Mar 24, 2014 at 10:48 am #1314778
Ok, newbie here. I just got my Tarptent Contrail (yay!). And, of course, need to seam seal for a trip this weekend (Friday; it's Monday today).
My issues are, even though it's sunny and upper 30s now in Maryland, snow is forecast for tonight & tomorrow (0.5"-4", so who knows how much if any). I would have loved to pitch the Contrail outside this afternoon to seam seal, except for the forecast snow.
Tomorrow (Tues) is out due to snow forecast.
Wednesday is supposed to be sunny & upper 30s temps, but windy with gusts to 38 mph. Not ideal seam sealing conditions.
Thursday looks like the best weather day — sunny, near 50. But I need to pack the tent up Friday mid-afternoon at the latest.
So I guess my 2 questions are:
1) If I seam sealed the tent Thursday AM, would it be ok to pack up Friday afternoon?
2) Or should I attempt to pitch it inside in a spare room & seam seal it there (windows open)? Then it would have a couple of days to dry & I could then pitch it outside on Thursday and run some water on it to see if the sealing needs touching up. I'm leaning toward this latter option, but worried I won't be able to get the tent taut enough inside during the seam sealing for optimal penetration.
Any help/suggestions appreciated.Mar 24, 2014 at 10:52 am #2085689
@retiredjerryLocale: Oregon and Washington
I think it's best to not rush the curing, you don't want to weaken it
Maybe don't worry about seam sealing until you get back. Are you going somewhere it's going to rain a lot?Mar 24, 2014 at 10:55 am #2085690
It's supposed to rain this weekend; not sure how much (mid-atlantic in spring can be pretty volatile). I'll be in the mountains, too, which of course makes the weather a little crazier.
I've got a down bag – worried about getting it wet.Mar 24, 2014 at 10:58 am #2085692
I'd do it inside with the windows open and a dropcloth on the floor. Use additional cordage (just whatever you have laying around) as anchor cords (tied to or around furniture, window locks, stacks of books, etc), and then connect your guylines to those using a small carabiner.Mar 24, 2014 at 11:18 am #2085704
Thanks — I've got a heavy corner desk in the room which should be good for tying. Hadn't thought of window latches, that'll work too. Books we have plenty of as well, including some large heavy textbooks. I think it'll be doable.
Now I just need to manage not to trip over everything. ;-)Mar 24, 2014 at 11:29 am #2085709
I would do it inside too. The fumes are not too bad. I have done it inside before. I wouldn't even worry about the ventilation too much if you can close off the room.
The sealer is a bit sticky when it first goes on. I think its nice to let it dry out a few days if you can.
Hope you have a good trip.Mar 24, 2014 at 12:52 pm #2085737
Thanks, everyone, much appreciated! I'm almost hoping for a bit of rain this weekend to see how the tent handles it. :-)Mar 25, 2014 at 1:24 am #2085923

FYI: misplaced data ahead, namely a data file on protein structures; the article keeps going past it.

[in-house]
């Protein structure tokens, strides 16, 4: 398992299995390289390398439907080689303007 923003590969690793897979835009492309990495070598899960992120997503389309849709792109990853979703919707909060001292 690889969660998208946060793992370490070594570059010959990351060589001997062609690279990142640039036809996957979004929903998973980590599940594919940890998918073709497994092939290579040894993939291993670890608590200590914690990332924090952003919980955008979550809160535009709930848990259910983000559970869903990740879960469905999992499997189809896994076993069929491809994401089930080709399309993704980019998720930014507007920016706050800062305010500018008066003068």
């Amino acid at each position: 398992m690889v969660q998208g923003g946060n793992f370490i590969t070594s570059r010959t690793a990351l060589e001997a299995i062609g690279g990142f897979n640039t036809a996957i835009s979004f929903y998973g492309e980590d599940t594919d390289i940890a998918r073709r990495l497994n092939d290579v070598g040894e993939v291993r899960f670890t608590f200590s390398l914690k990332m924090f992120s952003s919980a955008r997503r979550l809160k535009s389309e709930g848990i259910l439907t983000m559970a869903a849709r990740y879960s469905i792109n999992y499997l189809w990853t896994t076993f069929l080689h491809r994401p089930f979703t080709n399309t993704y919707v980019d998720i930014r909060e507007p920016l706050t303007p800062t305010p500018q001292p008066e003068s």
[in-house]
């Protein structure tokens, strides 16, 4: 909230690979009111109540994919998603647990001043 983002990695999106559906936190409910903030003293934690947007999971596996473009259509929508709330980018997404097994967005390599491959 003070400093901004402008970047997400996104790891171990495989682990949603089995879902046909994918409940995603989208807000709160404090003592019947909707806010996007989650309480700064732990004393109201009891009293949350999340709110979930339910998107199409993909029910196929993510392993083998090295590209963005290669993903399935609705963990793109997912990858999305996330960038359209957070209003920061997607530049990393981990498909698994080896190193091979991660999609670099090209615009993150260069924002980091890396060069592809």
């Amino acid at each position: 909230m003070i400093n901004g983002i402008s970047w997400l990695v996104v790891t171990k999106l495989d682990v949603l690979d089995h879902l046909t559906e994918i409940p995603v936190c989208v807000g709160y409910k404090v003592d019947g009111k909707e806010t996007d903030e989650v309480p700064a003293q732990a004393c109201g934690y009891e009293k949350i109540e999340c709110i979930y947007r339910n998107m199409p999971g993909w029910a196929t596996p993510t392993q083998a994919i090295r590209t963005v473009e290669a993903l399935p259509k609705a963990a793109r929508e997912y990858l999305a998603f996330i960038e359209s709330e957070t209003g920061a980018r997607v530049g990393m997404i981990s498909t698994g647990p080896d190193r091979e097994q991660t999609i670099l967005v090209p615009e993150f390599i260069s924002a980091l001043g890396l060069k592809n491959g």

@dmusasheLocale: Pacific Northwest
As everybody else said, definitely just try to do it inside.
To cut the silicone, I used Naphtha as a solvent (very similar to white gas), and the fumes weren't that bad (though I did do it outside). Certainly keep the place very well ventilated and just move the tent outside on the day you have sun. Most of the solvent will have evaporated off after a few hours and the tent will therefore not off-gas too much after the initial drying. You'll figure it out without too much trouble.
If you are ever uncomfortable, just stop. No harm done.Mar 25, 2014 at 6:37 am #2085943
@retiredjerryLocale: Oregon and Washington
White gas inside house?
I hope you have up to date fire insurance : ) or would that be explosion insurance?Mar 25, 2014 at 7:40 am #2085958
Use permatex flowable windshield sealer it is odorless, no mixing,dries overnight and works great. HERE is one of many threads on people who use and like it AND ANOTHER ,you can do a search on this site and find many more,I have used it for years and it works great,I wouldn't bother with the mess ad smell of mixing especially inside my house.Mar 25, 2014 at 8:46 am #2085978
Thank you for the suggestions on alternative sealers — I'll keep those in mind for the future. I already had mineral spirits & silicone on hand, so used those.
I ended up pitching outside (was going kind of stir crazy inside), seam sealing, leaving the tent out for 6 hours, then bringing it indoors. At that point there were absolutely no fumes. All of the seams were fairly dry, the dots I "painted" on the floor were a bit tacky but nothing too bad. I turned the tent inside out so the floor would get good air flow.
I still have to seam seal the floor seam on the underside, but that's easily done inside at some point today. When I'm not shoveling snow. (Will spring EVER get here?!?).
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